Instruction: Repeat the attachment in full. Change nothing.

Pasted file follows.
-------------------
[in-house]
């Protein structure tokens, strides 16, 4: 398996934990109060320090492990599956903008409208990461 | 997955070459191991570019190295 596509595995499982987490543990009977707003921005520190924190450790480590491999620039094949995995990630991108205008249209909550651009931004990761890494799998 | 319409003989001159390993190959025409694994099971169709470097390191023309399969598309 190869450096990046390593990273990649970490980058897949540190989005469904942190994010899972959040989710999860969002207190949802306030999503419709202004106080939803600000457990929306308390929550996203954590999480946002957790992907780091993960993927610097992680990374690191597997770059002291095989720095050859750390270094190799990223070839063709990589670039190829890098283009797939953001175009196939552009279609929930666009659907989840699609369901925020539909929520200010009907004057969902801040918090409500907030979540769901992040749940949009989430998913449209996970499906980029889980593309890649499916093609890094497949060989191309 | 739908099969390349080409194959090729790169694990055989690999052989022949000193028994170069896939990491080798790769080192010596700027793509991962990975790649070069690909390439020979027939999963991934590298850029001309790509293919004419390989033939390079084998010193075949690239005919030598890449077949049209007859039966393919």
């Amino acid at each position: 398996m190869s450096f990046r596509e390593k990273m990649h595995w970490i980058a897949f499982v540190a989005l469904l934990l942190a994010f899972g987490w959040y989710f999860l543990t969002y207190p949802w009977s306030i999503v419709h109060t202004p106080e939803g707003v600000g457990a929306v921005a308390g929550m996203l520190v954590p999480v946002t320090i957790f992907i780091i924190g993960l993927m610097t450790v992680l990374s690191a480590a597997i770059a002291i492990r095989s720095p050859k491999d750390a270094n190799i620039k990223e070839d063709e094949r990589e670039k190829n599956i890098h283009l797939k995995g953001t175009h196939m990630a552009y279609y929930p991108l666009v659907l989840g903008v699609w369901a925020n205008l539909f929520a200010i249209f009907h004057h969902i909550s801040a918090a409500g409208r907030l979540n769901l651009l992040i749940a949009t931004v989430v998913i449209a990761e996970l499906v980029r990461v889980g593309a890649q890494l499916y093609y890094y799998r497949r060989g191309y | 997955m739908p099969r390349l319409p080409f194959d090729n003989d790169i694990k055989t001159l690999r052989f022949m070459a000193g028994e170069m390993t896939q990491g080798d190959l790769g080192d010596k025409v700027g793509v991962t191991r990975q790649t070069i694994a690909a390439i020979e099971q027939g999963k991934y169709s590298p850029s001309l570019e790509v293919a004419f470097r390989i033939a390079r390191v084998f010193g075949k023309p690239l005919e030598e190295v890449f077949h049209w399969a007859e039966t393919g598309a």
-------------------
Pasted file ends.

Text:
[in-house]
């Protein structure tokens, strides 16, 4: 398996934990109060320090492990599956903008409208990461 | 997955070459191991570019190295 596509595995499982987490543990009977707003921005520190924190450790480590491999620039094949995995990630991108205008249209909550651009931004990761890494799998 | 319409003989001159390993190959025409694994099971169709470097390191023309399969598309 190869450096990046390593990273990649970490980058897949540190989005469904942190994010899972959040989710999860969002207190949802306030999503419709202004106080939803600000457990929306308390929550996203954590999480946002957790992907780091993960993927610097992680990374690191597997770059002291095989720095050859750390270094190799990223070839063709990589670039190829890098283009797939953001175009196939552009279609929930666009659907989840699609369901925020539909929520200010009907004057969902801040918090409500907030979540769901992040749940949009989430998913449209996970499906980029889980593309890649499916093609890094497949060989191309 | 739908099969390349080409194959090729790169694990055989690999052989022949000193028994170069896939990491080798790769080192010596700027793509991962990975790649070069690909390439020979027939999963991934590298850029001309790509293919004419390989033939390079084998010193075949690239005919030598890449077949049209007859039966393919």
């Amino acid at each position: 398996m190869s450096f990046r596509e390593k990273m990649h595995w970490i980058a897949f499982v540190a989005l469904l934990l942190a994010f899972g987490w959040y989710f999860l543990t969002y207190p949802w009977s306030i999503v419709h109060t202004p106080e939803g707003v600000g457990a929306v921005a308390g929550m996203l520190v954590p999480v946002t320090i957790f992907i780091i924190g993960l993927m610097t450790v992680l990374s690191a480590a597997i770059a002291i492990r095989s720095p050859k491999d750390a270094n190799i620039k990223e070839d063709e094949r990589e670039k190829n599956i890098h283009l797939k995995g953001t175009h196939m990630a552009y279609y929930p991108l666009v659907l989840g903008v699609w369901a925020n205008l539909f929520a200010i249209f009907h004057h969902i909550s801040a918090a409500g409208r907030l979540n769901l651009l992040i749940a949009t931004v989430v998913i449209a990761e996970l499906v980029r990461v889980g593309a890649q890494l499916y093609y890094y799998r497949r060989g191309y | 997955m739908p099969r390349l319409p080409f194959d090729n003989d790169i694990k055989t001159l690999r052989f022949m070459a000193g028994e170069m390993t896939q990491g080798d190959l790769g080192d010596k025409v700027g793509v991962t191991r990975q790649t070069i694994a690909a390439i020979e099971q027939g999963k991934y169709s590298p850029s001309l570019e790509v293919a004419f470097r390989i033939a390079r390191v084998f010193g075949k023309p690239l005919e030598e190295v890449f077949h049209w399969a007859e039966t393919g598309a």